Disclosing this to journalists here on Friday, External Affairs Minister S M Krishna said India will raise concerns expressed by its IT industry over the US curbs.He was replying to a question on the areas India expected to see a positive improvement during Obama’s visit.
Krishna, however, stressed that the commonalities between India and the US were so strong the problems in perception on some issues wouldn’t mar the relationship.
Obama will land in Mumbai on November 5 and visit some of the 26/11 terror-hit areas. He will stay at the Taj Hotel, the target of the attack. As already reported by the Deccan Herald, Obama will not visit the IT hub of Bangalore in view of India’s sensitivity over the outsourcing issue during his four-day visit to the country.
The US recently hiked H1-B and L1 visa fee for foreign companies, particularly outsourcing giants from India, a controversial step that could cost India’s IT industry $200 million a year.
On the US apprehensions over the Civil Nuclear Bill that Parliament passed recently, Krishna said he held a long discussion with Secretary of State Hillary Clinton on the issue. “I informed her that the Bill has been passed not keeping any country in view, much less the USA. There is a level playing field for everyone to do nuclear commerce. We conveyed the same to France, Russia and others.” Speaking on a range of issues, Krishna, basking in the glory of India being voted as a non-permanent member of the United Nations Security Council, said it was an example of India’s recognition of its global standing. “It was the finest hour for India in the global arena. This provides a foothold for us in the UNSC.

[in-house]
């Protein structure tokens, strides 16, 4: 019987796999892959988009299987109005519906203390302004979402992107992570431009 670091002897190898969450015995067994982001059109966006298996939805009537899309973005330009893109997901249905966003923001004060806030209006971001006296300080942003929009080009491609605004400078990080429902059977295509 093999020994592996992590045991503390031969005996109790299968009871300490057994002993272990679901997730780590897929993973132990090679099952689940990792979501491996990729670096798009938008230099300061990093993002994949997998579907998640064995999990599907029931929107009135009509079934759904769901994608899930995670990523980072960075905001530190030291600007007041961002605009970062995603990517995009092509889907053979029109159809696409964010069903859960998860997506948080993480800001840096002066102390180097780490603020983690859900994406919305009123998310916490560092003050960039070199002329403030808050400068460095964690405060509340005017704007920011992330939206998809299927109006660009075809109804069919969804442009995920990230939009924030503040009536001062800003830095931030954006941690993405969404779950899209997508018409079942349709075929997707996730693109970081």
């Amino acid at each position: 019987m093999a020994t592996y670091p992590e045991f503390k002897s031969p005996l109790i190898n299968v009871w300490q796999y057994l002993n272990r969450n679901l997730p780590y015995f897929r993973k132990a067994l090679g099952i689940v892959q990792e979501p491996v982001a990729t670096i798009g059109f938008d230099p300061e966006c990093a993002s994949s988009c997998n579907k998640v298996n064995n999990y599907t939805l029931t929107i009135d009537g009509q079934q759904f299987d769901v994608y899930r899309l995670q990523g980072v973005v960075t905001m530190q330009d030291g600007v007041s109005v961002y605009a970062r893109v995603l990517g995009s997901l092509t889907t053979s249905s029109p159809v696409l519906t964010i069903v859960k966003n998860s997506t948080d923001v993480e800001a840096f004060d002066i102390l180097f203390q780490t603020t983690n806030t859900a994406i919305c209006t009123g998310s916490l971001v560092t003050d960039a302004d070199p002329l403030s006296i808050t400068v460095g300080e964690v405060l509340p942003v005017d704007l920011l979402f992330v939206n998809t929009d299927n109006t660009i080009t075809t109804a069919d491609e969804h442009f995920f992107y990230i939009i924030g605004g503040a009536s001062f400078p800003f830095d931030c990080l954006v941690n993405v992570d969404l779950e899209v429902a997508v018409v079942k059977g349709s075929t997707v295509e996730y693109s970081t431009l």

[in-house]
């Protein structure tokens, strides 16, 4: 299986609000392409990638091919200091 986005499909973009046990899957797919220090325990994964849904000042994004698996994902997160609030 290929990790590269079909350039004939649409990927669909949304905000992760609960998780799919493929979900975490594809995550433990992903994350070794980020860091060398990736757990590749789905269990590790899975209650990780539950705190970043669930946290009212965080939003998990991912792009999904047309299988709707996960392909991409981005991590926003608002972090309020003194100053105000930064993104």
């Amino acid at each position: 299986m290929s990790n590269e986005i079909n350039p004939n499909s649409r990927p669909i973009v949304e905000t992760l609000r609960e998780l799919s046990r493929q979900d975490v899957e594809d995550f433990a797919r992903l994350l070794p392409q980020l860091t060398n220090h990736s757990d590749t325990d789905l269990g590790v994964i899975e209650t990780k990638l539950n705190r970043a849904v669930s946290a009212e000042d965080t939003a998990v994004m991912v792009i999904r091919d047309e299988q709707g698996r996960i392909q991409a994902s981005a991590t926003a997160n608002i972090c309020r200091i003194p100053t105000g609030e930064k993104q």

“It is an awesome responsibility. We will be called upon to take decisions on a daily basis. India should be prepared to take a call at any given time; emergencies can come up, there may be no time for reflex action. India being a seasoned player, we will be able to live up to the expectations of our role as a UNSC member.”
On India’s demand for UN reforms, he remarked: “We have to push relentlessly. The UNSC should reflect the realities of the new world. The world has undergone a metamorphosis; there are a large number of countries which have emerged strongly. Reforms are a larger area, still being discussed. The top five countries (permanent members) should revisit the issue and bring in reforms. The silver lining is text-based negotiations are going on, our interlocutors have been conducting dialogue with them and I am sure this will yield dividends.”
Asked whether there would be changes in India’s position in critical areas as it is eager to become a permanent member of the UNSC, Krishna said: “India has held onto its positions on many issues all through and continues to do so. But as a member of the Security Council, the responsibility is a million-fold more on India. India has to be the voice of moderation in these. Globally, things have changed. In the changed circumstances, India will have to be an active member.”